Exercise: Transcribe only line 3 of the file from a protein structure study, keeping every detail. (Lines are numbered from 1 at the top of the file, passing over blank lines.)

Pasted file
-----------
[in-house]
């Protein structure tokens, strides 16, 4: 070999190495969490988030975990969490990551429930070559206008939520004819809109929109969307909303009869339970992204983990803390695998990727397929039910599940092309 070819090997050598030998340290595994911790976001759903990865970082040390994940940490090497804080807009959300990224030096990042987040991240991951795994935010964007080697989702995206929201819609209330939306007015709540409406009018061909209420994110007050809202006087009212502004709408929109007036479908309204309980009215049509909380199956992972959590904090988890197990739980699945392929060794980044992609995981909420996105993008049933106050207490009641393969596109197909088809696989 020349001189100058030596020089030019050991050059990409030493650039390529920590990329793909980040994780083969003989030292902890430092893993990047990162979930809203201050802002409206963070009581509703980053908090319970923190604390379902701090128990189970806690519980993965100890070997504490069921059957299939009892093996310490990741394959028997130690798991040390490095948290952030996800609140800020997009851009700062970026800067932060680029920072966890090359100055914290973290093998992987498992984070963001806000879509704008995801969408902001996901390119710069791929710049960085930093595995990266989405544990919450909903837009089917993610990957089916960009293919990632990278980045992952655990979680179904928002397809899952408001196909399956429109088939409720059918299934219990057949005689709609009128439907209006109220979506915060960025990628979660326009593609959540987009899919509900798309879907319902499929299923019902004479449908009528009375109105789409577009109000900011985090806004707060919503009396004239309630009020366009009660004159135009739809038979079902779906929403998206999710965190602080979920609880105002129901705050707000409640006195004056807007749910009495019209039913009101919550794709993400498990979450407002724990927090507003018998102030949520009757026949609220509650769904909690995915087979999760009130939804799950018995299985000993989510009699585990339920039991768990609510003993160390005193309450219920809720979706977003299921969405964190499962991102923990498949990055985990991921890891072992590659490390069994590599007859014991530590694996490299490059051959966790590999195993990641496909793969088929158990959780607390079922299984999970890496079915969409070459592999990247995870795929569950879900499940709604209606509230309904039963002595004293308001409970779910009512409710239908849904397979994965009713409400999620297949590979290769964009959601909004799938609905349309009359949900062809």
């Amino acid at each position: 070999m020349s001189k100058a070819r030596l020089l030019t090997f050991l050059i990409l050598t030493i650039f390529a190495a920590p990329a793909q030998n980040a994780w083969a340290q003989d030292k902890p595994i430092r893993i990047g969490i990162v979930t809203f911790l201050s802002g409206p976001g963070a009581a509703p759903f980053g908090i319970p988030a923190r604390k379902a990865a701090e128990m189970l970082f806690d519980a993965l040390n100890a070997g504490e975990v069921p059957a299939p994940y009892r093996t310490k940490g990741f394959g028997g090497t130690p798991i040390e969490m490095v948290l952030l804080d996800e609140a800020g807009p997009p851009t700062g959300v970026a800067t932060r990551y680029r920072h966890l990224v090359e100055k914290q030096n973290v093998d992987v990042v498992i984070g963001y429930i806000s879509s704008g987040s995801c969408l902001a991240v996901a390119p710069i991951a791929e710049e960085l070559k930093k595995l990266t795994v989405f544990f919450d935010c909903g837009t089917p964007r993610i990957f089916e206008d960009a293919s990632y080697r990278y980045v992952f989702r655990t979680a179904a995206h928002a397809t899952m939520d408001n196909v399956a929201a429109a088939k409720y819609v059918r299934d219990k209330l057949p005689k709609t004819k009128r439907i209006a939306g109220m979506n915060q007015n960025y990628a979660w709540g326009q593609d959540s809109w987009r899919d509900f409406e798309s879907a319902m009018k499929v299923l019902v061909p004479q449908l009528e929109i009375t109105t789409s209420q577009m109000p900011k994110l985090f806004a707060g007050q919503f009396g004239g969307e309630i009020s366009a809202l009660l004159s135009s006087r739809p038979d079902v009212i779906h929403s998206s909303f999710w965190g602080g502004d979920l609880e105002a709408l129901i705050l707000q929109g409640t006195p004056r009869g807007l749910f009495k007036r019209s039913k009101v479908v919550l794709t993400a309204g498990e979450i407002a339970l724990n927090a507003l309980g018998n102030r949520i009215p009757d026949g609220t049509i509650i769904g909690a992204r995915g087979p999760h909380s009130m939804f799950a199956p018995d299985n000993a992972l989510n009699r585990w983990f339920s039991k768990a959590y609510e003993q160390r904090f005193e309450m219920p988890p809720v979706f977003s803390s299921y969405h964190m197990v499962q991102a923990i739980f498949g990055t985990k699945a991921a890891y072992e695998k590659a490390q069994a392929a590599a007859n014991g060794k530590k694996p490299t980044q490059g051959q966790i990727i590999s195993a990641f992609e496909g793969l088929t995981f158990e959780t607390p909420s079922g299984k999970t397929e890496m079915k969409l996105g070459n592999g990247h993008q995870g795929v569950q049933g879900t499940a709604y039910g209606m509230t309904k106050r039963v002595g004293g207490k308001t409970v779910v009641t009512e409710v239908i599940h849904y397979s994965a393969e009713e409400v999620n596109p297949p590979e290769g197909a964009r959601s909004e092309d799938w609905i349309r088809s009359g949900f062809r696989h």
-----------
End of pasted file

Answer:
């Amino acid at each position: 070999m020349s001189k100058a070819r030596l020089l030019t090997f050991l050059i990409l050598t030493i650039f390529a190495a920590p990329a793909q030998n980040a994780w083969a340290q003989d030292k902890p595994i430092r893993i990047g969490i990162v979930t809203f911790l201050s802002g409206p976001g963070a009581a509703p759903f980053g908090i319970p988030a923190r604390k379902a990865a701090e128990m189970l970082f806690d519980a993965l040390n100890a070997g504490e975990v069921p059957a299939p994940y009892r093996t310490k940490g990741f394959g028997g090497t130690p798991i040390e969490m490095v948290l952030l804080d996800e609140a800020g807009p997009p851009t700062g959300v970026a800067t932060r990551y680029r920072h966890l990224v090359e100055k914290q030096n973290v093998d992987v990042v498992i984070g963001y429930i806000s879509s704008g987040s995801c969408l902001a991240v996901a390119p710069i991951a791929e710049e960085l070559k930093k595995l990266t795994v989405f544990f919450d935010c909903g837009t089917p964007r993610i990957f089916e206008d960009a293919s990632y080697r990278y980045v992952f989702r655990t979680a179904a995206h928002a397809t899952m939520d408001n196909v399956a929201a429109a088939k409720y819609v059918r299934d219990k209330l057949p005689k709609t004819k009128r439907i209006a939306g109220m979506n915060q007015n960025y990628a979660w709540g326009q593609d959540s809109w987009r899919d509900f409406e798309s879907a319902m009018k499929v299923l019902v061909p004479q449908l009528e929109i009375t109105t789409s209420q577009m109000p900011k994110l985090f806004a707060g007050q919503f009396g004239g969307e309630i009020s366009a809202l009660l004159s135009s006087r739809p038979d079902v009212i779906h929403s998206s909303f999710w965190g602080g502004d979920l609880e105002a709408l129901i705050l707000q929109g409640t006195p004056r009869g807007l749910f009495k007036r019209s039913k009101v479908v919550l794709t993400a309204g498990e979450i407002a339970l724990n927090a507003l309980g018998n102030r949520i009215p009757d026949g609220t049509i509650i769904g909690a992204r995915g087979p999760h909380s009130m939804f799950a199956p018995d299985n000993a992972l989510n009699r585990w983990f339920s039991k768990a959590y609510e003993q160390r904090f005193e309450m219920p988890p809720v979706f977003s803390s299921y969405h964190m197990v499962q991102a923990i739980f498949g990055t985990k699945a991921a890891y072992e695998k590659a490390q069994a392929a590599a007859n014991g060794k530590k694996p490299t980044q490059g051959q966790i990727i590999s195993a990641f992609e496909g793969l088929t995981f158990e959780t607390p909420s079922g299984k999970t397929e890496m079915k969409l996105g070459n592999g990247h993008q995870g795929v569950q049933g879900t499940a709604y039910g209606m509230t309904k106050r039963v002595g004293g207490k308001t409970v779910v009641t009512e409710v239908i599940h849904y397979s994965a393969e009713e409400v999620n596109p297949p590979e290769g197909a964009r959601s909004e092309d799938w609905i349309r088809s009359g949900f062809r696989h």